As for judo, what got me thinking about that was the "Look Inside!" feature on amazon.com for The Mime Book, by Claude Kipnis. By coincidence (or a higher design?) I happened upon the page for falling, and it mentioned that the first lesson in judo is how to fall. What got my attention was that it talked about how we tend to go from a lying down position to a standing position (or vice versa) awkwardly, even though we take the floor for granted since we walk on it (and certainly we aren't born knowing how to fall and avoid injury).
That got me to thinking that it might behoove me to learn how to fall, so that I could avoid or minimize injury in the event that I were to fall down (which I have done in the past). And while I don't necessarily intend to take judo lessons just to learn how to fall, and then quit, I want to keep an open mind: I took tae kwon do (another martial art) as a kid, and advanced to a red belt, so I'm not unfamiliar with Asian martial arts; I need exercise; I need discipline; it might be good for me to have an idea of how to defend myself--and "judo" literally means "gentle way" (it involves throws rather than punches, kicks, or chops). Indeed, I took tae kwon do as a kid because I saw the 1990 Teenage Mutant Ninja Turtles movie and wanted to learn what the turtles were doing.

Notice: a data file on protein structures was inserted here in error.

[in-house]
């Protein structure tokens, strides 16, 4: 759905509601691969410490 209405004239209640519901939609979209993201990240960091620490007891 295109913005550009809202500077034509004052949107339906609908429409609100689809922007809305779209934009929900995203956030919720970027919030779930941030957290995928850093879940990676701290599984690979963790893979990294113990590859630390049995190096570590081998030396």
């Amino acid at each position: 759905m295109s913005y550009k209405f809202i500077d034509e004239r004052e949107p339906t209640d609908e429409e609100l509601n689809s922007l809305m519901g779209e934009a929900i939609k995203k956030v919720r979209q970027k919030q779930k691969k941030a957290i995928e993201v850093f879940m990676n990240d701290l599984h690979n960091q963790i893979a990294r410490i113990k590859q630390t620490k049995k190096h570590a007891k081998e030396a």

It's probably too early to say whether I intend to make the full commitment to judo that I originally meant to make in tae kwon do--still, not only are there the above reasons why I might consider it, but if I turn out to have any particular aptitude or passion for it, there again might be another way in which various parts of my life fit together like a jigsaw puzzle. After all, I can't ignore my tae kwon do classes in talking about the main "storyline", if you will, of my life story--the reason I quit when I got my red belt is the same reason I didn't consider a job teaching until after I graduated college with my Bachelor's Degree.
So while I don't know for sure, I want to be open-minded and consider taking a leap of faith, taking the risk, and possibly learning judo at some time in the future.